Statisticians held about 42,000 jobs in 2020. The largest employers of statisticians were as follows:

Research and development in the physical, engineering, and life sciences 14%
Federal government 12
Healthcare and social assistance 9
Insurance carriers and related activities 8
Colleges, universities, and professional schools; state, local, and private 7

Mathematicians and statisticians typically work in offices. They also may work on teams with engineers, scientists, and other specialists.

Work Schedules

Most mathematicians and statisticians work full time. Deadlines and last-minute requests for data or analysis may require overtime. In addition, these workers may travel to attend seminars and conferences.

How to Become a Mathematician or Statistician About this section

Mathematicians
Years of study are required to become a mathematician or statistician.

Mathematicians and statisticians typically need at least a master’s degree in mathematics or statistics. However, some positions are available to those with a bachelor’s degree.

Education

Students who are interested in becoming mathematicians or statisticians should take as many math courses as possible in high school.

For jobs with the federal government, candidates need at least a bachelor’s degree or significant coursework in mathematics. In private industry, mathematicians typically need either a master’s or a doctoral degree; statisticians typically need a master's degree, but some entry-level positions may accept candidates with a bachelor's degree.

Most colleges and universities have bachelor’s degree programs in mathematics. Courses usually include calculus, differential equations, and linear and abstract algebra. Mathematics students also commonly take courses in a related field, such as computer science, physics, or statistics.

Many universities offer master’s and doctoral degrees in theoretical or applied mathematics. Students who get a doctoral degree may work as professors of mathematics in a college or university.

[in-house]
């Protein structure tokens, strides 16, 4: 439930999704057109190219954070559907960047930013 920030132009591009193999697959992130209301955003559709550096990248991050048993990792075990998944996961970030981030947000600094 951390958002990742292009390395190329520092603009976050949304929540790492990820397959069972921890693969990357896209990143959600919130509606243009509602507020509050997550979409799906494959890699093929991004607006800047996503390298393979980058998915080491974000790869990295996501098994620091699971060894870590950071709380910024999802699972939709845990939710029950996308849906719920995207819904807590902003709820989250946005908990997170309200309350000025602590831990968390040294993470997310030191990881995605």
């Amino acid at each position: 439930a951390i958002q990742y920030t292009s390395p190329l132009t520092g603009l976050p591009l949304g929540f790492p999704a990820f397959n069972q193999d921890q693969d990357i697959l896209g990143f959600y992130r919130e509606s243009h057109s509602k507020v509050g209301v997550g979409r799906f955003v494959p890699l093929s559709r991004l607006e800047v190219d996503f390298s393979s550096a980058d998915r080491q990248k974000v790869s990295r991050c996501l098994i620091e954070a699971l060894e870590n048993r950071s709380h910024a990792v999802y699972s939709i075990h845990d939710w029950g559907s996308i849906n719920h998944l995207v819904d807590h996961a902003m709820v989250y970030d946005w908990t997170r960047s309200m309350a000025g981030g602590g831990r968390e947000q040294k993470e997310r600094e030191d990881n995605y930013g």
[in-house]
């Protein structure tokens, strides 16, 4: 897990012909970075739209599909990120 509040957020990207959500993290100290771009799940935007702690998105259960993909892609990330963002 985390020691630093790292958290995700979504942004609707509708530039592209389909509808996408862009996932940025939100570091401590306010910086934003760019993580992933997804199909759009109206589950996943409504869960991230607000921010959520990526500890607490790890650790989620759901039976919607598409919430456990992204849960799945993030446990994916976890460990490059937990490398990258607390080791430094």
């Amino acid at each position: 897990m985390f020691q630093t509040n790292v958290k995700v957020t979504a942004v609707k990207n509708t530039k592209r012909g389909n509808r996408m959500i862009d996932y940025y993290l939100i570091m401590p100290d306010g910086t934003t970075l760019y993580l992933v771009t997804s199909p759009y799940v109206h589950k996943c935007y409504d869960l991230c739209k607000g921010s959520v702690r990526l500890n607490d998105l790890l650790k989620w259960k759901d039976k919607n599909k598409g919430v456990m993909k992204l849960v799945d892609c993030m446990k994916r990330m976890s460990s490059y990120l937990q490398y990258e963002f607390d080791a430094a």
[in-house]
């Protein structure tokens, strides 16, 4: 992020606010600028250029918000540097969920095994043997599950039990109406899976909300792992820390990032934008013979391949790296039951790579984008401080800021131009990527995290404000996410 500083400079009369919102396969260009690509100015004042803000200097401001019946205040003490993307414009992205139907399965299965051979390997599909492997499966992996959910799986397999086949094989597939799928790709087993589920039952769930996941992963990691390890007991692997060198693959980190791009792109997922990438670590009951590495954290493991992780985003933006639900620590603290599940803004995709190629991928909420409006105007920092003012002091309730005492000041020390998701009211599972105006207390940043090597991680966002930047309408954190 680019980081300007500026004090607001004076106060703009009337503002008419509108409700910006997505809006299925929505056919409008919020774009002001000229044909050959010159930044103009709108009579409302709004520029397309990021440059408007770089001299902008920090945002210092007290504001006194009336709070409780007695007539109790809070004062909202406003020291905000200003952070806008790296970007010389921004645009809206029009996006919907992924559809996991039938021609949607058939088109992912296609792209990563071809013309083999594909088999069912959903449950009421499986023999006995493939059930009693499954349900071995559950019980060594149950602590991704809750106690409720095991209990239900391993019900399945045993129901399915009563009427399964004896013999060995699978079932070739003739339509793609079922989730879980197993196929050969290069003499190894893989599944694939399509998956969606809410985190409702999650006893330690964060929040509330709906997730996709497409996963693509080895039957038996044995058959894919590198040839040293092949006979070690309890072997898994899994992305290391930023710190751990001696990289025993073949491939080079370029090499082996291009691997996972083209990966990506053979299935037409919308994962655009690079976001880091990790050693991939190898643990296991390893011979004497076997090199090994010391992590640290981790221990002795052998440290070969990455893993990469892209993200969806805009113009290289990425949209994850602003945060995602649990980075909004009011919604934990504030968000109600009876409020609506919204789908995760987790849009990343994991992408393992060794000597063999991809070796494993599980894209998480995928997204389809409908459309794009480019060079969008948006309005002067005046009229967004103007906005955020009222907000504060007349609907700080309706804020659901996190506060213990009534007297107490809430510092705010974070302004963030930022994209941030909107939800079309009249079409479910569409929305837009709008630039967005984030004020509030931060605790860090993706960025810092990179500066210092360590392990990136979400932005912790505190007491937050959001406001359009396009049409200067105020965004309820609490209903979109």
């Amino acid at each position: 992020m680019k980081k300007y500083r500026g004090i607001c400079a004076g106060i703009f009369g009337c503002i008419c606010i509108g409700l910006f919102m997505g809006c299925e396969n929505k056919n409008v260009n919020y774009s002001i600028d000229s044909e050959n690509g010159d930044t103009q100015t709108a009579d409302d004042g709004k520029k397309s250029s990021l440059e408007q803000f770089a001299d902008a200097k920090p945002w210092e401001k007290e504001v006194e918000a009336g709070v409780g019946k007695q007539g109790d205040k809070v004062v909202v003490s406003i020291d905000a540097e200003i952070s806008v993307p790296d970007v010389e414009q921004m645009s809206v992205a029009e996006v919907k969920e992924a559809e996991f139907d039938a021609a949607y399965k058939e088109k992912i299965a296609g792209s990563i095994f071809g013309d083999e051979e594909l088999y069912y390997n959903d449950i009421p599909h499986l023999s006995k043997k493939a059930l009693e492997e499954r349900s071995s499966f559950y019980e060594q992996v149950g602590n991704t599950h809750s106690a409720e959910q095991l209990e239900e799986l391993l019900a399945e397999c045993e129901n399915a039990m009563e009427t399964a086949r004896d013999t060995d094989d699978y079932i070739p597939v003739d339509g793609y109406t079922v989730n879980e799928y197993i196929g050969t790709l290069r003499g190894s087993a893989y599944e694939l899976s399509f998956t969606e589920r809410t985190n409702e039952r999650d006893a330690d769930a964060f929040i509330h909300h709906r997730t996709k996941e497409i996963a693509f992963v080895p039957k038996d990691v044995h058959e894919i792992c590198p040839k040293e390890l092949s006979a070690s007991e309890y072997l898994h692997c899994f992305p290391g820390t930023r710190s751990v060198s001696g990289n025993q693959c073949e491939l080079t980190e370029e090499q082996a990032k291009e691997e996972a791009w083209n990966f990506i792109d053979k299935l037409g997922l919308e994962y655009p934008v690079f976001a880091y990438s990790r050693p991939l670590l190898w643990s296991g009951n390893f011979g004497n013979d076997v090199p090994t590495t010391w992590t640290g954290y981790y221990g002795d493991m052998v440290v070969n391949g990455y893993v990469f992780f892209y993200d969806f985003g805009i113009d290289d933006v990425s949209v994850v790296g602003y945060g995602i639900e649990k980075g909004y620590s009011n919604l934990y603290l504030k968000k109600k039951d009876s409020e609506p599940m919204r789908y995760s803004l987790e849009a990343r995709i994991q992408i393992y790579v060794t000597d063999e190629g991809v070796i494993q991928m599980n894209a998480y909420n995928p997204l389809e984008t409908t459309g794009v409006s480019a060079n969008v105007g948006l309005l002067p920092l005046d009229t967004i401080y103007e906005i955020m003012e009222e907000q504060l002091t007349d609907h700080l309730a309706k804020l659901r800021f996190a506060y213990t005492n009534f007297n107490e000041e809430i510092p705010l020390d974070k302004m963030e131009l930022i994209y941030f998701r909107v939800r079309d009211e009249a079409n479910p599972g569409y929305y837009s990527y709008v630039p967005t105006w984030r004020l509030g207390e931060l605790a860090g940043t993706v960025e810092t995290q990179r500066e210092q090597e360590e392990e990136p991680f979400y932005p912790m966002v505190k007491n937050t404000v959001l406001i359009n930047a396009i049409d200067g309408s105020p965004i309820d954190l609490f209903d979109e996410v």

Statisticians typically need a master’s degree, but some entry-level positions may accept candidates with a bachelor’s degree.

Students majoring in statistics also may take courses in another field, such as computer science, life sciences, or physical sciences. These courses may help prepare students to work in a variety of industries. For example, coursework in biology, chemistry, or health sciences is useful for testing pharmaceutical or agricultural products. Physics may be useful for statisticians working in manufacturing on quality improvement.

Advancement

Mathematicians and statisticians may advance to become senior mathematicians or statisticians or to work in other managerial roles. A master’s or doctoral degree may be required for some advancement opportunities.

Important Qualities

Analytical skills. Mathematicians and statisticians use mathematical techniques and models to evaluate large amounts of data.

Communication skills. Mathematicians and statisticians must be able to explain technical concepts and solutions in nontechnical ways.

Logical-thinking skills. Mathematicians and statisticians must understand and be able to use computer programming languages to design and develop models and to analyze data.

Math skills. Mathematicians and statisticians use statistics, calculus, and linear algebra to develop their models and analyses.

Problem-solving skills. Mathematicians and statisticians must devise solutions to problems encountered in science, engineering, and other fields.

Pay About this section

Mathematicians and Statisticians

Median annual wages, May 2021

Mathematicians

$108,100

Mathematical science occupations

$98,680

Mathematicians and statisticians

$96,280

Statisticians

$95,570

Total, all occupations

$45,760

 

The median annual wage for mathematicians was $108,100 in May 2021. The median wage is the wage at which half the workers in an occupation earned more than that amount and half earned less. The lowest 10 percent earned less than $61,760, and the highest 10 percent earned more than $169,500.